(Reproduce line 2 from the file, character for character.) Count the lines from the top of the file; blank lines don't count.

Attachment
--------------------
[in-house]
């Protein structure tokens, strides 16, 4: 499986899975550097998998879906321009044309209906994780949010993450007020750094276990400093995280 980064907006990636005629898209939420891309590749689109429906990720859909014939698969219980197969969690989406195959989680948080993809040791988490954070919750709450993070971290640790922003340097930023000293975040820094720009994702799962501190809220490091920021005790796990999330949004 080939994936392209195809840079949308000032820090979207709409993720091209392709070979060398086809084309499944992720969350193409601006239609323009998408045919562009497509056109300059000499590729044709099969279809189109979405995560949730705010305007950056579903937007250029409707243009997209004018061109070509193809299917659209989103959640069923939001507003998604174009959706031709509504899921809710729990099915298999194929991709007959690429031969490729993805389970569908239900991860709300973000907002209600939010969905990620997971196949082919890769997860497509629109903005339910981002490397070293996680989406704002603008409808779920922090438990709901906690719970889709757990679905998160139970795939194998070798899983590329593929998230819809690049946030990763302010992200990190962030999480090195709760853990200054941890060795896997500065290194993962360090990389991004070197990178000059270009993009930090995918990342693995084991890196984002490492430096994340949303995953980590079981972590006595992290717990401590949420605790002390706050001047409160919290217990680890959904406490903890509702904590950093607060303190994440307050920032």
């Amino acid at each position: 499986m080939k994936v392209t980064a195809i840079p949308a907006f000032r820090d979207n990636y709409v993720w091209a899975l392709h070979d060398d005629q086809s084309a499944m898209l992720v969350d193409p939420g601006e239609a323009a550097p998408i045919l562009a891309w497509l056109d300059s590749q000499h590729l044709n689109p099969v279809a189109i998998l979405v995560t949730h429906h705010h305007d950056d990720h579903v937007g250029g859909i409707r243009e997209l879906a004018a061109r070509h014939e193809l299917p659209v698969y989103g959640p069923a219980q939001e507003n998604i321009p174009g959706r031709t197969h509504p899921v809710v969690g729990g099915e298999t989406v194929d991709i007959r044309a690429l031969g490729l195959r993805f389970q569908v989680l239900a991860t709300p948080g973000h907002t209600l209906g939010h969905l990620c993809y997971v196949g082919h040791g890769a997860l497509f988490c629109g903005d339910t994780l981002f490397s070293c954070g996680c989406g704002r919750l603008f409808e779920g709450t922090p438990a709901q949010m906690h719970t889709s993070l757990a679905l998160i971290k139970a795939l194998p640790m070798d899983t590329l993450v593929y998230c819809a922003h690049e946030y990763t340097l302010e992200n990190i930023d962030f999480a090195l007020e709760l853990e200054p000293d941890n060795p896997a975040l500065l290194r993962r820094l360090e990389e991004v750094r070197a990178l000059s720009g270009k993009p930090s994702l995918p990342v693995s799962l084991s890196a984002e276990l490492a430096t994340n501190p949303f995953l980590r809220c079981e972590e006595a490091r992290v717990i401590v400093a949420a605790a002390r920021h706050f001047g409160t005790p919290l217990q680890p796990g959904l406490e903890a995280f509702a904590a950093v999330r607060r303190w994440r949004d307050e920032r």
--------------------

């Protein structure tokens, strides 16, 4: 499986899975550097998998879906321009044309209906994780949010993450007020750094276990400093995280 980064907006990636005629898209939420891309590749689109429906990720859909014939698969219980197969969690989406195959989680948080993809040791988490954070919750709450993070971290640790922003340097930023000293975040820094720009994702799962501190809220490091920021005790796990999330949004 080939994936392209195809840079949308000032820090979207709409993720091209392709070979060398086809084309499944992720969350193409601006239609323009998408045919562009497509056109300059000499590729044709099969279809189109979405995560949730705010305007950056579903937007250029409707243009997209004018061109070509193809299917659209989103959640069923939001507003998604174009959706031709509504899921809710729990099915298999194929991709007959690429031969490729993805389970569908239900991860709300973000907002209600939010969905990620997971196949082919890769997860497509629109903005339910981002490397070293996680989406704002603008409808779920922090438990709901906690719970889709757990679905998160139970795939194998070798899983590329593929998230819809690049946030990763302010992200990190962030999480090195709760853990200054941890060795896997500065290194993962360090990389991004070197990178000059270009993009930090995918990342693995084991890196984002490492430096994340949303995953980590079981972590006595992290717990401590949420605790002390706050001047409160919290217990680890959904406490903890509702904590950093607060303190994440307050920032």